In many parts of Switzerland there are designated ‘quiet hours’ from 10pm to 6am. 

While Southwark and North Lankarkshire were the worst locations for noise complaints last year, Westminster, Falkirk and Wandsworth also made it to the ten worst locations for noise in 2023. 

Keep it down: Of the top 10 worst areas for noise complaints last year, half were London boroughs, Churchill Home Insurance said

Keep it down: Of the top 10 worst areas for noise complaints last year, half were London boroughs, Churchill Home Insurance said 

Of the top 10 worst areas for noise complaints last year, half were London boroughs, while Scotland made the top ten three times. 

The local authorities which issued the most fines for breaches of NAOs did not receive the highest number of complaints. 

Calderdale, Gateshead and Burnley accounted for over 50 per cent of all NAO fines issued last year, according to the research.

An NAO tells a person what they must do to stop making a noise nuisance, or face further legal action.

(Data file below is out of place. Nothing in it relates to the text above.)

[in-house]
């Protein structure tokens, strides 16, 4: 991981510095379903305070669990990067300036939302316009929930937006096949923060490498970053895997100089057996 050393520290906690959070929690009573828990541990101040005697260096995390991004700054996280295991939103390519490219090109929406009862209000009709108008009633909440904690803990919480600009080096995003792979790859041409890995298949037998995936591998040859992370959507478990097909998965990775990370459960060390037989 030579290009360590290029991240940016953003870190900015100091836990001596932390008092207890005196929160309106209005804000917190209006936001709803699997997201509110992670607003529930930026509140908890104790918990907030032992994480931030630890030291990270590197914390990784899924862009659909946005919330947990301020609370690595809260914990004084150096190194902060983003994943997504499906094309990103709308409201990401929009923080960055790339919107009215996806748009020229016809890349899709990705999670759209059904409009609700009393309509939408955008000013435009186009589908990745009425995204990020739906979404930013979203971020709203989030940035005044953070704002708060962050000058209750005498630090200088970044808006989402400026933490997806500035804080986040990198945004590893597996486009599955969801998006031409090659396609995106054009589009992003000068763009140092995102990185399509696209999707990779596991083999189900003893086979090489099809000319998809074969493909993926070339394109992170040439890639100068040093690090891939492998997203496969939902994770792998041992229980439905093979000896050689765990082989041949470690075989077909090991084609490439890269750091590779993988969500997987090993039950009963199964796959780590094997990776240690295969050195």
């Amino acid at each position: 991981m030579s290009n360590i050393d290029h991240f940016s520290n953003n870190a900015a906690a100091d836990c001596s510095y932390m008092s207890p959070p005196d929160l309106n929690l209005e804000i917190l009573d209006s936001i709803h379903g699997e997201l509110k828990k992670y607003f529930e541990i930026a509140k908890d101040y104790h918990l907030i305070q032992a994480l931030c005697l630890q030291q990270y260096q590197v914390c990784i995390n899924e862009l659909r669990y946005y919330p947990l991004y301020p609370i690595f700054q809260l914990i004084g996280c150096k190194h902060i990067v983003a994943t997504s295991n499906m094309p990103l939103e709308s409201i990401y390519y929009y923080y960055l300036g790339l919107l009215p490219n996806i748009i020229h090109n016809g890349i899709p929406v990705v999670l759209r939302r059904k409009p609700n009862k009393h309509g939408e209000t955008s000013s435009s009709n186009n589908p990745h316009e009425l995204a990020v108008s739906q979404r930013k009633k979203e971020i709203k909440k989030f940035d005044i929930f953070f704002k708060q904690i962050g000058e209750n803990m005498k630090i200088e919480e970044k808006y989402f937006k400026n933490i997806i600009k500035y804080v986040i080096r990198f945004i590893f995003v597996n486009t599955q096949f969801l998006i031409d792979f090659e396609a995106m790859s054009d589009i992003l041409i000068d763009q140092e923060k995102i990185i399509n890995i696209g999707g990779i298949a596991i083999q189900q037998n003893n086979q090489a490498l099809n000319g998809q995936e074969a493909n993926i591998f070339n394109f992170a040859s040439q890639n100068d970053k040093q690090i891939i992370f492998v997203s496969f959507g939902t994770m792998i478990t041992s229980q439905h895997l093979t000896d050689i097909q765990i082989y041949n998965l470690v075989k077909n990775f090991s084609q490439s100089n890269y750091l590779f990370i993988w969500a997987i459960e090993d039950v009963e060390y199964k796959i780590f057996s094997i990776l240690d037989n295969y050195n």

Anyone who breaches an NRO can be fined up to £5,000. 

Sarah Khan, head of Churchill Home Insurance, told This is Money: ‘Too many people think they are above the law and intimidating neighbours with excess noise even when they have been banned from doing so previously.

‘High levels of noise can be extremely distressing, especially if people are trying to get young children to sleep and want windows open to avoid them getting too hot on a warm night.’

She added: ‘Some noise pollution is completely accidental, as the summer is a fantastic time to get outside and entertain and complete much needed garden maintenance. 

‘However, noise can travel incredibly far without people realising. 

‘Chatting to your neighbours, letting them know if there may be a special event that may be noisier or unusual or completing DIY during the day, can really help avoid issues arising.’

Most intrusive noise from neighbours 
Type of noise Percentage of people negatively affected
1. Frequent dog barking 51%
2. Having parties/entertaining  37% 
3. Using DIY equipment/power tools  33% 
4. Trampolining  24% 
5. Kids playing in the garden  21% 
6. Jet washing  19% 
7.  Other gardening like hedge trimming 14% 
8. Mowing the lawn   11% 
Churchill Home Insurance    

What sort of noise causes problems? 

Barking dogs, parties and entertaining and DIY tools are the the three biggest offenders on the noise nuisance front, Churchill Home Insurance said. 

More than half of people said barking dogs had had a ‘negative impact’ on them, compared to 37 per cent who said the same about nearby parties.